The costs of safety measures expected to be implemented at the reprocessing plant post-Fukushima, as estimated at the time of the assessment application submission, was 24,300 million yen (US$ 243 million).

3.0 Challenges of Japan’s New Nuclear Age Implied by the Restarting of the Sendai Nuclear Power Plant

The first of Japan’s nuclear reactors—Kyushu Electric Power Company’s Sendai nuclear power plant (NPP) Units 1 and 2—were restarted beginning in August 2015. Unresolved questions concerning nuclear safety regulation and the relationship between local economies and nuclear power stations, however, render the decision to restart the Sendai reactors problematic. The Sendai nuclear power plant definitely does not have a history as “an honor student” regarding safety. The utility that owns the Sendai power plant was given the first priority for restart even through it continues to avoid dealing with three significant issues regarding nuclear safety and host community acceptance.  Rather, the restart of the Sendai units has been approved in part because of Kyushu Electric’s historical dependence on nuclear power and the dependence of the local community on income from the Sendai plants. The restart of the Sendai nuclear power plant therefore in no way suggests the start of a new era of nuclear energy use in Japan.

  (1) A key assumption in the approval of restart for the Sendai reactors is that pressurized water reactors are considered safe: Based on the new regulation standards for nuclear safety, enforced starting in July 2012, regulations were put into place regarding measures to be taken to prepare for severe accidents – a belated adoption of global standards. According to the Nuclear Regulation Authority (NRA), which was newly established after the Fukushima Daiichi nuclear power plant accident, accident response measures are required based on a strict standard based on experience and practices adopted from overseas. In the new requirements, NRA deemed Pressurized Water Reactors (PWRs) such as the Sendai NPP, safer than Boiling Water Reactors (BWRs), such as those at the Fukushima Daiichi NPP. On this basis, the new regulations afford PWRs a time margin of five years for the introduction of severe accident measures from the enforcement date of the new standards, while BWR units are required to implement such measures earlier. For example, utilities are not required to immediately install on PWRs Filtered Containment Venting Systems (FCVS), devices to release radioactive gases to the outside air, in the event of an accident, through a filter to prevent large-scale radioactive contamination caused by the breaching of a damaged containment vessel. The NRA considers that the risk of containment vessel damage for a PWR is low, and thus there will be a considerable amount of time before accident response measures, such as implementation of FCVS, must be enforced, because the containment vessels of PWRs are larger than those of BWRs. Owing to the temporary exemption from enforcing the implementation of severe accident response measures for PWRs—implementation of which is a heavy burden financially and in terms of preparation work for the power plant owner—all 10 NPPs of the 6 electric companies that had applied for the regulation standard compatibility evaluation by July 8, 2015, the enforcement date of the new standards, were PWRs.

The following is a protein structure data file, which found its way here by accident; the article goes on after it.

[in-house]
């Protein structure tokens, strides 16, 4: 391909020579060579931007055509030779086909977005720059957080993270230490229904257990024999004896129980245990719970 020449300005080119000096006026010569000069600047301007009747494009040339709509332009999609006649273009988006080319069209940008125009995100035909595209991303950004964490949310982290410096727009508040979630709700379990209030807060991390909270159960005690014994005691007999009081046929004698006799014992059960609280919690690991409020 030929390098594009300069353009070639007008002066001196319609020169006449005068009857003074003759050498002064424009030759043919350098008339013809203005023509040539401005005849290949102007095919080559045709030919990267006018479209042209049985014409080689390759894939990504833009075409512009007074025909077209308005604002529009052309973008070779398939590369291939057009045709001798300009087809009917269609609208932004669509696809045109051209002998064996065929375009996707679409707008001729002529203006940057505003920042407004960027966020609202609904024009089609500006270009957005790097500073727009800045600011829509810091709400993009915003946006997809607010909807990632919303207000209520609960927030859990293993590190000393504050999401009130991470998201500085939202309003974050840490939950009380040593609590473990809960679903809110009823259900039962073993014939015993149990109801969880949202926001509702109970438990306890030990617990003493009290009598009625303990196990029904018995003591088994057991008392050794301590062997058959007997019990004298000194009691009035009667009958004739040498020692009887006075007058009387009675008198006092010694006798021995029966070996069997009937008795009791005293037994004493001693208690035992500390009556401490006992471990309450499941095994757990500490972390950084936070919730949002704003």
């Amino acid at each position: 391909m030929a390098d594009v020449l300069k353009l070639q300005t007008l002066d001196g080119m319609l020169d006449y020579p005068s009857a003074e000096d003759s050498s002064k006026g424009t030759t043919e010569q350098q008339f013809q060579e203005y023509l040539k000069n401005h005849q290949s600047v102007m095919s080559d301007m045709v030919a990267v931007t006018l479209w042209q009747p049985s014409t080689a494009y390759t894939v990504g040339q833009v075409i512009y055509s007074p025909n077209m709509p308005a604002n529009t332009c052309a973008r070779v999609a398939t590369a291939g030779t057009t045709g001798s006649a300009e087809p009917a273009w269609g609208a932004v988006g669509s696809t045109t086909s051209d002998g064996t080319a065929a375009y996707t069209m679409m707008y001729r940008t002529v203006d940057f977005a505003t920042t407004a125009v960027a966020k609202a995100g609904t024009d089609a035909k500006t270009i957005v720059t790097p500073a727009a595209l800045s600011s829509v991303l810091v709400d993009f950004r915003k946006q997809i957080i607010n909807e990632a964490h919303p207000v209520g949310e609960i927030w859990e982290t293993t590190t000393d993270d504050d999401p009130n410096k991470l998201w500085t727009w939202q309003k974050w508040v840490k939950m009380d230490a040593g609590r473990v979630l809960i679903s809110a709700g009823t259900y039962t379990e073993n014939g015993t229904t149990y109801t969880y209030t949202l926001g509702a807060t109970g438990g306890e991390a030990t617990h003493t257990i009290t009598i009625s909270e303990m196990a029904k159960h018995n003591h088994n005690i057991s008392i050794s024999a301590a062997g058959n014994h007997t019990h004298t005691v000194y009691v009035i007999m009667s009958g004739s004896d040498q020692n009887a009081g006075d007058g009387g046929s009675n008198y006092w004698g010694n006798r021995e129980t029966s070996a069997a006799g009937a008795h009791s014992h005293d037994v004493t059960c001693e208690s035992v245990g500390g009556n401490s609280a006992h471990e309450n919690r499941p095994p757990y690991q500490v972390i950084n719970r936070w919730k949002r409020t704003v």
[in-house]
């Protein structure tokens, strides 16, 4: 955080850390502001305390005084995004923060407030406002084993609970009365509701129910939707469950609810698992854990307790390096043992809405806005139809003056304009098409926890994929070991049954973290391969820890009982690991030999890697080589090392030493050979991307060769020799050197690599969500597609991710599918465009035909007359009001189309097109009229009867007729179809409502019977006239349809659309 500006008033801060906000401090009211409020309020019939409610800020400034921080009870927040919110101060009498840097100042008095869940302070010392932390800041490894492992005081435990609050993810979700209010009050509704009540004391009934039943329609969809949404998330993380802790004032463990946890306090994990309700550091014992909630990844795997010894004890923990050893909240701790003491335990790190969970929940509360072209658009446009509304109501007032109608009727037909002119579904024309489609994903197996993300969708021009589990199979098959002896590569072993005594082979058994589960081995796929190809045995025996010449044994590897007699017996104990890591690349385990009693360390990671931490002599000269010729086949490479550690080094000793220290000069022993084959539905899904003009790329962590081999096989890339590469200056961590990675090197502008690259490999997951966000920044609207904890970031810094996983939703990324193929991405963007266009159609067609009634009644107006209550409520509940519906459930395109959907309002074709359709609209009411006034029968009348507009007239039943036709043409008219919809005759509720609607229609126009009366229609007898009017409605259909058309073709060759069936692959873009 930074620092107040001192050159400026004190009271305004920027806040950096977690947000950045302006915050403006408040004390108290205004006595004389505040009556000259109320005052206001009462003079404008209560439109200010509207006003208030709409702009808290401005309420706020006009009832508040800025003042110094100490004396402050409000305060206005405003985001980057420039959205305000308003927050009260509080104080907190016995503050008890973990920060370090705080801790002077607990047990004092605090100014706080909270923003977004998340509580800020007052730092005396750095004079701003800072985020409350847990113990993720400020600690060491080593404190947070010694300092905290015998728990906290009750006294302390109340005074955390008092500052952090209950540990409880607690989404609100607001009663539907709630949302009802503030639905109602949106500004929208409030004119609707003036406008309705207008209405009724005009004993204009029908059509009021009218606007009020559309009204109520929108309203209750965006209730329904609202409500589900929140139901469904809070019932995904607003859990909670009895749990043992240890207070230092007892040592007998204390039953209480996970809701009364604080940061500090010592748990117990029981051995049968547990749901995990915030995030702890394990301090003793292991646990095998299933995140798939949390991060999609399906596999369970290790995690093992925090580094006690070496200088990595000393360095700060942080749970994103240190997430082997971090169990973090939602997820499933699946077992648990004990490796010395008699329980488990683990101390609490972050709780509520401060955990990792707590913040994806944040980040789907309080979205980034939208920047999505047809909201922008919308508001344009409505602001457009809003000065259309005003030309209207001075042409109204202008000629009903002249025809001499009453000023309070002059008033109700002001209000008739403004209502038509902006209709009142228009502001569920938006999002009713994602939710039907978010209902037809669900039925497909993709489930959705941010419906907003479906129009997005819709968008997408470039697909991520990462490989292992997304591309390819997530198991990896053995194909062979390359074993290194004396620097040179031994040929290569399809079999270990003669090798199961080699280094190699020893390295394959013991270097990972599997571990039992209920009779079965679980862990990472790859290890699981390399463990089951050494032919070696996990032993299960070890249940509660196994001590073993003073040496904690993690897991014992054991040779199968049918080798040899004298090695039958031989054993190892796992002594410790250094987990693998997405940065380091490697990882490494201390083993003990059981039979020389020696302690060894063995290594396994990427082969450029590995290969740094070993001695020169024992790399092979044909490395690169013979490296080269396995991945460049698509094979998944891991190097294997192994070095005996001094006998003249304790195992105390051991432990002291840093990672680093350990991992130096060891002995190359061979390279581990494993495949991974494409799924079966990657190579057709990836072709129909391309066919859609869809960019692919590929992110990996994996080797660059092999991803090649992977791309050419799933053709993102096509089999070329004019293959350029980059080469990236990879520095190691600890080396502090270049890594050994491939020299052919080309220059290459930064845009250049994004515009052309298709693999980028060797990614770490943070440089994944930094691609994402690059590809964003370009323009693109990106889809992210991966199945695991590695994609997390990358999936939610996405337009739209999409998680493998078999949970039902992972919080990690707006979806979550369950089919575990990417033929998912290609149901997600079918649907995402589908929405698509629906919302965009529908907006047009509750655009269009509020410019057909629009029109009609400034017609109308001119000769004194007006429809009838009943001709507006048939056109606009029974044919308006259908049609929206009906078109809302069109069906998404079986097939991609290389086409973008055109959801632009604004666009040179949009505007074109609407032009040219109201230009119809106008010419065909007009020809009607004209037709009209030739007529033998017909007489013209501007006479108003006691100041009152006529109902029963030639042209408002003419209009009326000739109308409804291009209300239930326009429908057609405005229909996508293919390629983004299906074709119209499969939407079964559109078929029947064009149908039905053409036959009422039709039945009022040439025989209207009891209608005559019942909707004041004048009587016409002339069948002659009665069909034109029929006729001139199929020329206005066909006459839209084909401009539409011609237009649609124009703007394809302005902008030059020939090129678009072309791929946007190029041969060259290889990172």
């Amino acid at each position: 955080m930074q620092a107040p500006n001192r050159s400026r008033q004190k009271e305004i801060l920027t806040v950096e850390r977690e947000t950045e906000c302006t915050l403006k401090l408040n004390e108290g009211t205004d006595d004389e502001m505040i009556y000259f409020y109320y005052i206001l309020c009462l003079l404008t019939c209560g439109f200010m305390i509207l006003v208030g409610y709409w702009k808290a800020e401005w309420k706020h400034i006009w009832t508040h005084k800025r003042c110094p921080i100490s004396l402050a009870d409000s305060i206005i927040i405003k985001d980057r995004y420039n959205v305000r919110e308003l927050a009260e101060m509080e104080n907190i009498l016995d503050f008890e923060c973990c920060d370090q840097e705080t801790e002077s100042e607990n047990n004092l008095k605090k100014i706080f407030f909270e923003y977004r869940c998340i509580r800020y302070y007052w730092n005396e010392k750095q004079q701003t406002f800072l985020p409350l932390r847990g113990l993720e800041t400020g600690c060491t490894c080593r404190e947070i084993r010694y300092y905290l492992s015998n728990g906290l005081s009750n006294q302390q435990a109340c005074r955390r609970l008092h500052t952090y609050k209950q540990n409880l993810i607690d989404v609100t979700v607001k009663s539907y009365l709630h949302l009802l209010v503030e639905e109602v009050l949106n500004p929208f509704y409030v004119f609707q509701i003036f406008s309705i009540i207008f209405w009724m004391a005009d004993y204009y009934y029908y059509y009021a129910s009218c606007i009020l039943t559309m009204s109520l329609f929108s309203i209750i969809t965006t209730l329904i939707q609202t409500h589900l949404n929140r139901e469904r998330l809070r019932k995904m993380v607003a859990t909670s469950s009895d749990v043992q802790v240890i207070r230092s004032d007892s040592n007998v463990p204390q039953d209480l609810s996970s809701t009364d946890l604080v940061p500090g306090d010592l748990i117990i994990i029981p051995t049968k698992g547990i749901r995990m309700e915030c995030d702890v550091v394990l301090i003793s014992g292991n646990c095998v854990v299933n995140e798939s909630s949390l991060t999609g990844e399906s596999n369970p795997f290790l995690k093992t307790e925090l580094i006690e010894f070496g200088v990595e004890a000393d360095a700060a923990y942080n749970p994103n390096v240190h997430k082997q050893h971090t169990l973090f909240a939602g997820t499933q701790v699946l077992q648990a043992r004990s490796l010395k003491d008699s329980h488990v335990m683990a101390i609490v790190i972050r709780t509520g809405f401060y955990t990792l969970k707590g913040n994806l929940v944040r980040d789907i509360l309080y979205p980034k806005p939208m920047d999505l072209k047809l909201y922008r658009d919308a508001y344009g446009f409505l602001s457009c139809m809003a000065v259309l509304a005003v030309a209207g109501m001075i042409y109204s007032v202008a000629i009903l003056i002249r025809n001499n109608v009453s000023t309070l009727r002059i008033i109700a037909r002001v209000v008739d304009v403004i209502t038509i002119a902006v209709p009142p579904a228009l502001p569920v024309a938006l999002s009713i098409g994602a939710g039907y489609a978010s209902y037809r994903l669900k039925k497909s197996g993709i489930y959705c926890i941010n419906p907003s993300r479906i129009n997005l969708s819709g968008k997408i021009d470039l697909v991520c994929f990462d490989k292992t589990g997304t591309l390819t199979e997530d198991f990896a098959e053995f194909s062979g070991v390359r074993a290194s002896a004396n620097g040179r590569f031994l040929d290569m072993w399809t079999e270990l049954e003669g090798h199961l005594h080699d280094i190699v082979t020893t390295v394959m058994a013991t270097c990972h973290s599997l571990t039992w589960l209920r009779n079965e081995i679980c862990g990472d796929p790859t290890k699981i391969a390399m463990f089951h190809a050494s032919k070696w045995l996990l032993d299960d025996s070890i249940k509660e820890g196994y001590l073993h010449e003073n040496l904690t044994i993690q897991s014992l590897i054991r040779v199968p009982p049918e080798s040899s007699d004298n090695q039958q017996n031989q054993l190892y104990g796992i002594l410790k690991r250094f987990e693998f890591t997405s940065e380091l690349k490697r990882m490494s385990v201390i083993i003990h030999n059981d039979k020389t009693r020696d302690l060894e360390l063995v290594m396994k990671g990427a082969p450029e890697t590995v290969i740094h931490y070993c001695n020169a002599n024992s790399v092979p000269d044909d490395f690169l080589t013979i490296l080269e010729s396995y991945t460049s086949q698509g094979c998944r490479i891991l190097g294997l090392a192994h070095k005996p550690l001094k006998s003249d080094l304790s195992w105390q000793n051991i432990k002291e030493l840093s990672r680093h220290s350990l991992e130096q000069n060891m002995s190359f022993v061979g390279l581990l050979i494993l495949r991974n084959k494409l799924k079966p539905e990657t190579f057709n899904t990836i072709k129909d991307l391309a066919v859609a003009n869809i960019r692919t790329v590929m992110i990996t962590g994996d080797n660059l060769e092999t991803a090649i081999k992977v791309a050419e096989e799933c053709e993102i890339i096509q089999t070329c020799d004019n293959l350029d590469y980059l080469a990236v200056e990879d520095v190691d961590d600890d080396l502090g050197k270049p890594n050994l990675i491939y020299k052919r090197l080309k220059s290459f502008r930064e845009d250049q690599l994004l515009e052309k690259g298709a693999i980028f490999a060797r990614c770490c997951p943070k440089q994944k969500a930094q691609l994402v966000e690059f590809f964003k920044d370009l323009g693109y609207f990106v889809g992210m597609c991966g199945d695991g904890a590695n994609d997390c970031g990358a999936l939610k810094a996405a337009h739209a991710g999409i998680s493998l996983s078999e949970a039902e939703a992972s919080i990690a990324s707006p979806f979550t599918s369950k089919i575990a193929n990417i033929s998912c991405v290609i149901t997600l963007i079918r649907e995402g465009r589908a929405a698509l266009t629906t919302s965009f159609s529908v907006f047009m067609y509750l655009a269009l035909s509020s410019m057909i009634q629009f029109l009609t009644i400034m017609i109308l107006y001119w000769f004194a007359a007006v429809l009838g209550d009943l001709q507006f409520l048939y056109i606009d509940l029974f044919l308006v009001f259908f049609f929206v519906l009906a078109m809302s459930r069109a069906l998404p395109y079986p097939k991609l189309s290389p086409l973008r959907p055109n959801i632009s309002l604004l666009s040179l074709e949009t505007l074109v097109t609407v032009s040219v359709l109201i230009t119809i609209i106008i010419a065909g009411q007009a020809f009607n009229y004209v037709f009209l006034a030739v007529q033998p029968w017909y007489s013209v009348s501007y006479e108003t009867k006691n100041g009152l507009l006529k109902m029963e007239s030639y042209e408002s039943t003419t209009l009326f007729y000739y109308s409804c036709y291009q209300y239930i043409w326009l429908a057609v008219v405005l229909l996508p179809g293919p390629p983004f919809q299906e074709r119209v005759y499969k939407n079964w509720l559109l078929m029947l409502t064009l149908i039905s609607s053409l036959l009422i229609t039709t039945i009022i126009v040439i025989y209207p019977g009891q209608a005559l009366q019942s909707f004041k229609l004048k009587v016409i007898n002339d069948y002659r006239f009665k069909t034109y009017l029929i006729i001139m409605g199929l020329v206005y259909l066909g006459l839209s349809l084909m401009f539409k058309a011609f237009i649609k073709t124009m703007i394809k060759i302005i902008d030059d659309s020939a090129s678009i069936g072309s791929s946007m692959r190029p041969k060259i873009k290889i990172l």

In many European countries, including France, Germany and Sweden, however, the filtered containment venting system has been already been voluntarily introduced, regardless of the reactor type. Though the U.S. Nuclear Regulatory Commission (NRC) has not adopted the FCVS, it has clearly presented the results of a cost-benefit analysis and the decision process related to adoption of FCVS.  In a number of ways, PWRs are not safe at all, and thus safety measures for PWRs deserve a similar level of scrutiny as for BWRs.  For example, the Steam Generator (SG) in PWRs is a concern. In 1991, the SG was damaged and the Emergency Core Cooling System (ECCS) was activated in Mihama Unit 2, operated by Kansai Electric Power, Japan. Though the SG damage in this case was caused by a mere metal fittings mount failure, it resulted in a serious accident and was rated level 3 on the International Nuclear Event Scale (INES, which ranks nuclear incidents/accidents from level 1 to level 7 in severity). In 2013, the San Onofre nuclear power plant Unit 2 and Unit 3 in the U.S. were closed for decommissioning due to a radiation leak from a SG. There is no available scientific literature on the potential influence of a great earthquake on this delicate device.